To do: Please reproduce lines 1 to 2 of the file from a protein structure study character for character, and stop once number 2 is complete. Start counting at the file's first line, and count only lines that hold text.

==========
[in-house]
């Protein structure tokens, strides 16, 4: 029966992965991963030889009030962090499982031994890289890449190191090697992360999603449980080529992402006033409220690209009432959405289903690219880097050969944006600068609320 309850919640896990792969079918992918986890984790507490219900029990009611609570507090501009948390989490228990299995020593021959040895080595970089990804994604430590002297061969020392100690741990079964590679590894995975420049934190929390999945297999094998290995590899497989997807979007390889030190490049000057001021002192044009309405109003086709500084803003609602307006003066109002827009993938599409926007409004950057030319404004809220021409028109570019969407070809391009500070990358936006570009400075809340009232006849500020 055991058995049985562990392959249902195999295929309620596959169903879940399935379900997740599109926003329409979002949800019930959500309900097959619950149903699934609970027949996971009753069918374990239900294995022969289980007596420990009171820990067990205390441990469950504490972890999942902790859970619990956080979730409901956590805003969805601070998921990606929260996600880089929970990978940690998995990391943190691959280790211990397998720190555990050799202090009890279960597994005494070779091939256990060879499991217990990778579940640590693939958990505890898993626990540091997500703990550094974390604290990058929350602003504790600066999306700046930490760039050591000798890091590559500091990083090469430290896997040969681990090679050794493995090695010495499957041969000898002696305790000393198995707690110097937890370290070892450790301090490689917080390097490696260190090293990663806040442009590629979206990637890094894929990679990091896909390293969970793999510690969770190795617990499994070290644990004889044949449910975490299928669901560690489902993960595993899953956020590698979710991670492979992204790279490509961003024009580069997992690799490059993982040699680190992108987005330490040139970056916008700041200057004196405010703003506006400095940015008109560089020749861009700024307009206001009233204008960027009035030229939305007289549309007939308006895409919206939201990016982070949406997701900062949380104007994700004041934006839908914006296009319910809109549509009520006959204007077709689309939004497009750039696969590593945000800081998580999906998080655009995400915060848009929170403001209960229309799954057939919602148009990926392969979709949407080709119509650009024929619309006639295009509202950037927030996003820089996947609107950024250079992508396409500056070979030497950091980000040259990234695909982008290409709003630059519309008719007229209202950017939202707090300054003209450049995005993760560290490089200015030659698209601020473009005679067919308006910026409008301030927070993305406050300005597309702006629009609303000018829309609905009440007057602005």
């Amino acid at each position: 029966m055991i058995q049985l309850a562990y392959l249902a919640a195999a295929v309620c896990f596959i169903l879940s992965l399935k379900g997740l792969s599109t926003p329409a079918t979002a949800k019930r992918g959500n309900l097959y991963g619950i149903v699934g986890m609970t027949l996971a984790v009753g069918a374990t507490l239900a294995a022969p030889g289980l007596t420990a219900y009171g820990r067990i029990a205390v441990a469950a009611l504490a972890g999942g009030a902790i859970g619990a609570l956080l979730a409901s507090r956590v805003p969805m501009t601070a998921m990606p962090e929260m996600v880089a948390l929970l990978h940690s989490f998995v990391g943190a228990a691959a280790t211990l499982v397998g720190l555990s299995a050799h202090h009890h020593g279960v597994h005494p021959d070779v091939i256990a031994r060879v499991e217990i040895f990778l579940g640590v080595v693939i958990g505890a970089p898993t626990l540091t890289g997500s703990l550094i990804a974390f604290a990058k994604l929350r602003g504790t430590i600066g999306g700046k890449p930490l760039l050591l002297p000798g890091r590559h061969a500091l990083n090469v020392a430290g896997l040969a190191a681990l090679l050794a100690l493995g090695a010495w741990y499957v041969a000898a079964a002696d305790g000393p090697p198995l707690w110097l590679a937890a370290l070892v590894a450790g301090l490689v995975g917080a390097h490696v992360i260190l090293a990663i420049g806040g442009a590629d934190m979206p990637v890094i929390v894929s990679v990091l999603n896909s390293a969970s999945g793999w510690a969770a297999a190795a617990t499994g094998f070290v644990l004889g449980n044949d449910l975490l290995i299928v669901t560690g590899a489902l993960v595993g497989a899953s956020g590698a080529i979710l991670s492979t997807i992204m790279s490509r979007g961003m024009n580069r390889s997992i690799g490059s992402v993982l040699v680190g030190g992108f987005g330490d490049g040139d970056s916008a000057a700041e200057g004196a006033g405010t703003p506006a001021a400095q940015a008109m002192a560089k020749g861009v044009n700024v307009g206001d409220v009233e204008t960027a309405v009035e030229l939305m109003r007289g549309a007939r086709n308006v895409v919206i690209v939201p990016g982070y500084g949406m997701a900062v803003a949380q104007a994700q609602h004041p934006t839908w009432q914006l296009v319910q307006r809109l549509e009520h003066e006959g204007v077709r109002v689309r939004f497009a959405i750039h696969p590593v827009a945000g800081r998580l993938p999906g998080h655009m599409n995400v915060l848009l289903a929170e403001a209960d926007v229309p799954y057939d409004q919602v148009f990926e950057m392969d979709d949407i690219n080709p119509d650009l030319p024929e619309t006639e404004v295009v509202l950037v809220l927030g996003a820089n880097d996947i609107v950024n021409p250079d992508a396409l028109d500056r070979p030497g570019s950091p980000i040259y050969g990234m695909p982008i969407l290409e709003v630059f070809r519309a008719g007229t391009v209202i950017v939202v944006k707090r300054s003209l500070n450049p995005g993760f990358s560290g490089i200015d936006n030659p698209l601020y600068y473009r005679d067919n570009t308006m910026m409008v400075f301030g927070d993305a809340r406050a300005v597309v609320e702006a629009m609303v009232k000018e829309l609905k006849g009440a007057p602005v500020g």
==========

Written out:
[in-house]
């Protein structure tokens, strides 16, 4: 029966992965991963030889009030962090499982031994890289890449190191090697992360999603449980080529992402006033409220690209009432959405289903690219880097050969944006600068609320 309850919640896990792969079918992918986890984790507490219900029990009611609570507090501009948390989490228990299995020593021959040895080595970089990804994604430590002297061969020392100690741990079964590679590894995975420049934190929390999945297999094998290995590899497989997807979007390889030190490049000057001021002192044009309405109003086709500084803003609602307006003066109002827009993938599409926007409004950057030319404004809220021409028109570019969407070809391009500070990358936006570009400075809340009232006849500020 055991058995049985562990392959249902195999295929309620596959169903879940399935379900997740599109926003329409979002949800019930959500309900097959619950149903699934609970027949996971009753069918374990239900294995022969289980007596420990009171820990067990205390441990469950504490972890999942902790859970619990956080979730409901956590805003969805601070998921990606929260996600880089929970990978940690998995990391943190691959280790211990397998720190555990050799202090009890279960597994005494070779091939256990060879499991217990990778579940640590693939958990505890898993626990540091997500703990550094974390604290990058929350602003504790600066999306700046930490760039050591000798890091590559500091990083090469430290896997040969681990090679050794493995090695010495499957041969000898002696305790000393198995707690110097937890370290070892450790301090490689917080390097490696260190090293990663806040442009590629979206990637890094894929990679990091896909390293969970793999510690969770190795617990499994070290644990004889044949449910975490299928669901560690489902993960595993899953956020590698979710991670492979992204790279490509961003024009580069997992690799490059993982040699680190992108987005330490040139970056916008700041200057004196405010703003506006400095940015008109560089020749861009700024307009206001009233204008960027009035030229939305007289549309007939308006895409919206939201990016982070949406997701900062949380104007994700004041934006839908914006296009319910809109549509009520006959204007077709689309939004497009750039696969590593945000800081998580999906998080655009995400915060848009929170403001209960229309799954057939919602148009990926392969979709949407080709119509650009024929619309006639295009509202950037927030996003820089996947609107950024250079992508396409500056070979030497950091980000040259990234695909982008290409709003630059519309008719007229209202950017939202707090300054003209450049995005993760560290490089200015030659698209601020473009005679067919308006910026409008301030927070993305406050300005597309702006629009609303000018829309609905009440007057602005």